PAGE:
Chaikoff

Chai·koff

(shī'kof),
Israel Lyon, Polish-Canadian physician, 1902-1966. See: Wolff-Chaikoff block, Wolff-Chaikoff effect.
References in periodicals archive ?
The Wolff Chaikoff effect can occur, some may develop persistent hypo- or hyperthyroidism.
The intent of Wolff and Chaikoff was to determine the effects of inorganic nonradioactive iodine on the thyroid gland in rats.
This is believed to be due partly to the escape from the Wolff-Chaikoff effect (acute inhibition of iodine organification) that is seen within days of exposure to excess iodide (Wolff and Chaikoff 1948).
The first nail in the iodine coffin was the publication by Wolff and Chaikoff from UC Berkley in 1948, (11) describing their findings in rats administered iodide in increasing amounts by intraperitoneal injection.
Whereas the first wave of medical iodophobia was initiated in 1910 by the pen of one man, Swiss surgeon, Nobel laureate, Professor Theodore Kocher and lasted some 15 years (1910-1925), (1) the second wave of medical iodophobia initiated in 1948 by the pen of two men, Wolff and Chaikoff, is alive and well even after some 60 years of existence.
3) Wolff and Chaikoff acknowledged the excellent and dramatic results achieved consistently with the use of Lugol solution in hyperthyroidism.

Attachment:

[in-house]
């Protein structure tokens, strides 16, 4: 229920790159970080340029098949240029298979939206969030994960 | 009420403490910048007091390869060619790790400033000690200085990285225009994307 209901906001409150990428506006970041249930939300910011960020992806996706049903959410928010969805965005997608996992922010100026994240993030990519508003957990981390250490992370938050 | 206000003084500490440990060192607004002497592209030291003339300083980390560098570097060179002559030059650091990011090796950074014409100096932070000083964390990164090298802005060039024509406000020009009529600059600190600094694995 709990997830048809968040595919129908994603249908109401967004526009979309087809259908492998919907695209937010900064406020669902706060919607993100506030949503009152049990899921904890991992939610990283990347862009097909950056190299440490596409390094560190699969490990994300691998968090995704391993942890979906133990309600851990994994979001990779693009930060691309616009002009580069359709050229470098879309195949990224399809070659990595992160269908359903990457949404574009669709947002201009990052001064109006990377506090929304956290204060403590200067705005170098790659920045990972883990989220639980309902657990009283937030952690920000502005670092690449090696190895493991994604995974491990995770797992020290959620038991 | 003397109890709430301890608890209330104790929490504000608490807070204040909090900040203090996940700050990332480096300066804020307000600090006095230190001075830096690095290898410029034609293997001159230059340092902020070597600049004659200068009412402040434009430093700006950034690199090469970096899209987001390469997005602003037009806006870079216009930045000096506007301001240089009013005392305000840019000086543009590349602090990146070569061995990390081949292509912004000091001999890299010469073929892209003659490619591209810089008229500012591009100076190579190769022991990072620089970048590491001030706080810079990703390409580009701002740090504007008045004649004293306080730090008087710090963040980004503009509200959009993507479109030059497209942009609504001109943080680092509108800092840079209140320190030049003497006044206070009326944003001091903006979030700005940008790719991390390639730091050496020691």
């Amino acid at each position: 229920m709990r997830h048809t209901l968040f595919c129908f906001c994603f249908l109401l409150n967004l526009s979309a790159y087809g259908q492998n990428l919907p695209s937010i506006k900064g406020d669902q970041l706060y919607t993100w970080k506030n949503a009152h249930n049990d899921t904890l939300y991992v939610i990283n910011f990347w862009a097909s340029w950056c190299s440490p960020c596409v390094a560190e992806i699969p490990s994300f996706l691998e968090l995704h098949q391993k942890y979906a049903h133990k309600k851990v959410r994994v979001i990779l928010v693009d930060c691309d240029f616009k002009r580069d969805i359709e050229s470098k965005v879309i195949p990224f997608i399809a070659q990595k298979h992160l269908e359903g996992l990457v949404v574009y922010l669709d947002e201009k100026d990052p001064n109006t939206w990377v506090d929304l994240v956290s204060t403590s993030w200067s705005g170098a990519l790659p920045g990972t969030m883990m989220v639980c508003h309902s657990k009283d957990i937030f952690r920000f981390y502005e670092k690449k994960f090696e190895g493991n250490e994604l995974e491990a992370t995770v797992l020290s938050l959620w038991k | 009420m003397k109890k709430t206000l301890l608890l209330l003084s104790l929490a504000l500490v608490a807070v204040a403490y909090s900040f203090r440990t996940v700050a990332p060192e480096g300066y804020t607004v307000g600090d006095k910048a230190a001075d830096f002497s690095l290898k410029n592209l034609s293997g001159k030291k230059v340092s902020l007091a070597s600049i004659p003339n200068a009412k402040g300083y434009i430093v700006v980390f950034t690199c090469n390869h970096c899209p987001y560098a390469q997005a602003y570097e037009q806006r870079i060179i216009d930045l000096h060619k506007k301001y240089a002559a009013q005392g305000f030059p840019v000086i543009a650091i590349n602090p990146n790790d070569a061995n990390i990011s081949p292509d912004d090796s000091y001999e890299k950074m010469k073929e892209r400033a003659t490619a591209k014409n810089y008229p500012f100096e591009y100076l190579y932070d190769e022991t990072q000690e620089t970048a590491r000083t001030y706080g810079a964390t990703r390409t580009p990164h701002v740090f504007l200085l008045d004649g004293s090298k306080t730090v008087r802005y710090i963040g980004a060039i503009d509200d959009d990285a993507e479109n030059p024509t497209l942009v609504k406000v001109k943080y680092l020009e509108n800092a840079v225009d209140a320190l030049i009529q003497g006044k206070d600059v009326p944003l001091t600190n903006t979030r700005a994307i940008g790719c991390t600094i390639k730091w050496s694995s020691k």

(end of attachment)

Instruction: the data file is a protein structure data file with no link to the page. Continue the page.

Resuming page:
Therefore, in hyperthyroidism, iodine/iodide in Lugol at a daily dose of 90 mg induced a physiological trend toward normalization of thyroid function, a beneficial effect, not the fictitious W-C effect as proposed by Wolff and Chaikoff.
The first nail in the iodine coffin was the publication by Wolff and Chaikoff from UC Berkley in 1948, (3) describing their finding in rats administered iodide in increasing amounts by intraperitoneal injection.
In the next issue of this journal, this author discusses the Wolff-Chaikoff effect and presents evidence that the data reported in the rats by Wolff and Chaikoff (3) did not justify the interpretation of these data as applied to rats.
27) The first paragraph of Stanley's manuscript stated the objective, "The interest of thyroidologists was recently aroused by the demonstration by Wolff and Chaikoff (1) that, with levels of serum iodide higher than 20 to 30 micrograms per cent, organic binding of iodine in the rat thyroid was inhibited.